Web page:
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By Don Causey, Editor Emeritus
Long-time subscribers to this publication know all about Claudio Tagini, our occasional correspondent in Italy. Over the years we have published a score or more of his reports on places to fish in Italy and accounts of trips to that country he has organized for American clients. The last report we published about Tagini focused on a trip he arranged for my wife and I. Like all of Tagini’s trips, our journey was a cultural and tourist outing incorporating fly fishing, not a hard and fast fishing trip. It was a delightful experience that was quite unlike any fishing trip I had ever taken or even imagined I would take. You can see our itinerary from that trip by clicking here.
So, why am I bringing all this up? Because I just heard from Tagini after an unaccustomed silence. Seems he and his wife, Naomi, have been busy of late developing a tourist villa in the countryside southwest of Venice. Everything is coming together nicely, he tells me, noting that he plans to incorporate a stay at his Villa into trips he arranges for clients, if the location of his villa makes geographic sense in the context of a planned trip to Italy.
The note I received from Tagini was devoted to a quick overview of a trip he had just arranged for some long-time-friend clients from the West Coast of the US. I’ll share it with you in a moment. First, though, a reminder note about Tagini’s background and how it makes him so right for putting together fishing trips in Italy for North Americans. For starters, Tagini is perfectly fluent in English, having lived and fished in the US for many years. He understands North American fishing so well he once ran a business devoted to creating US fly fishing itineraries for Europeans. Doing the opposite – arranging trips in Italy for North Americans – was a natural progression that gave him a chance to demonstrate his encyclopedic knowledge of Italian fly fishing and his deep understanding of Italian history and culture. Indeed, a typical Claudio Tagini fishing itinerary contains more information about art museums and other tourist sites, not to mention restaurants and shopping venues, than it does about fishing. Non fishing spouses love the former, believe me. You will come back from a Tagini fishing trip with a very happy non-fishing spouse!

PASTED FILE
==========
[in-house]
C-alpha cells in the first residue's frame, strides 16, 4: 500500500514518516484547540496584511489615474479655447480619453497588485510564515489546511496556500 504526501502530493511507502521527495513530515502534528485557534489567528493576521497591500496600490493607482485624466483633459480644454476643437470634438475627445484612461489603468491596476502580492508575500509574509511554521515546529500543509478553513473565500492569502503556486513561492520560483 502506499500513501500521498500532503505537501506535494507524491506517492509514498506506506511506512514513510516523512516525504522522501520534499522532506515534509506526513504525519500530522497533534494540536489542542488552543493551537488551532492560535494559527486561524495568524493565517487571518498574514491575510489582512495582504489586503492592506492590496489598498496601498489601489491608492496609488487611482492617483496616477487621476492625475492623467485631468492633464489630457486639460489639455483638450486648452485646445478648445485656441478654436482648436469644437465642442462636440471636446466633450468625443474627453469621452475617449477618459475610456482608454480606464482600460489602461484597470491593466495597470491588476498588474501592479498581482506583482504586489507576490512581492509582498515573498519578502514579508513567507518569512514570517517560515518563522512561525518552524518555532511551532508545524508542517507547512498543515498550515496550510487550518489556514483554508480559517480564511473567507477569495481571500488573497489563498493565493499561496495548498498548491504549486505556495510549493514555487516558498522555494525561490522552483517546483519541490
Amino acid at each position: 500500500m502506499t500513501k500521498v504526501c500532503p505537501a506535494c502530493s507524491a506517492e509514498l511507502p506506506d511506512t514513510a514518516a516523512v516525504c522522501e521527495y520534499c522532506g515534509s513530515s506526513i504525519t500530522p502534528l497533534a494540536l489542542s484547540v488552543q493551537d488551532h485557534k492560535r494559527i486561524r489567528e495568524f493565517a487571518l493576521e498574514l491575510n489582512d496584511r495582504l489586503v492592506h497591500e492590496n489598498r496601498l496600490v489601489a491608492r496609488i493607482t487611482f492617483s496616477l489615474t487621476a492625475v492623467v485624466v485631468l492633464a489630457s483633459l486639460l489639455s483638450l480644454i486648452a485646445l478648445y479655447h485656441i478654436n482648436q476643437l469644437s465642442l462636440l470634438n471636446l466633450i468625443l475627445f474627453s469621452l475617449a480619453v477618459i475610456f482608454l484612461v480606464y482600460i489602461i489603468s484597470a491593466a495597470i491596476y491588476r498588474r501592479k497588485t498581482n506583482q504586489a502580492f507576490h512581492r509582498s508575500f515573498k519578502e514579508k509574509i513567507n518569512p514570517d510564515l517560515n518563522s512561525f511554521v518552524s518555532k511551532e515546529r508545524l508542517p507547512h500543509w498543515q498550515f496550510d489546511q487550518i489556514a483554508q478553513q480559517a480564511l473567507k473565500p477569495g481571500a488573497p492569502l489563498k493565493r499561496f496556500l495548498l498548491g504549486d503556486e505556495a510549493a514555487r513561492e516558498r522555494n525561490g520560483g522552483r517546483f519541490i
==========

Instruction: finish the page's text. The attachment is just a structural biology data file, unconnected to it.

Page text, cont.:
All of that said, here is the short note Tagini sent me about a recent trip he arranged for a couple of repeat clients from Oregon and California. It revolves mostly around non-fishing activities, but that was by choice of his friends. On request, he will craft a personal itinerary that puts fishing in Italy and nearby countries at the very center of everything:
Dear Don, I thought you might want to know about a recent fishing trip I arranged here in Italy for a couple of long-time-friend clients. Since they are close friends as well as clients, I personally joined them on their trip. They told me afterward they enjoyed the experience a lot.
It began with their arrival in Milan, where we went to see some of Leonardo Da Vinci’s Atlantic Codex pages, and a few of Raphael’s paintings, among other things, followed by a few days touring some very lovely and culturally interesting places in Northern Italy, including Sirmione on Lake Garda, not so very far from Borghetto on the Mincio River.
From there, we took the Red Bernina train to St. Moritz in Switzerland, but, unfortunately, we couldn’t fish for the large and fussy grayling of the Adda River due to a downpour that muddied its water. We were able to visit a medieval castle from 1250, however, before crossing the Dolomite Mountains. Our first lodging in the Dolomites was in a patrician mansion dating back to the mid 1400s. It featured an indoor pool with spectacular views. We went to some fabulous restaurants in this area, but we also had fun trying some fancy recipes, cooking up a storm and enjoying a few dinners in the cozy dining room of this elegant house.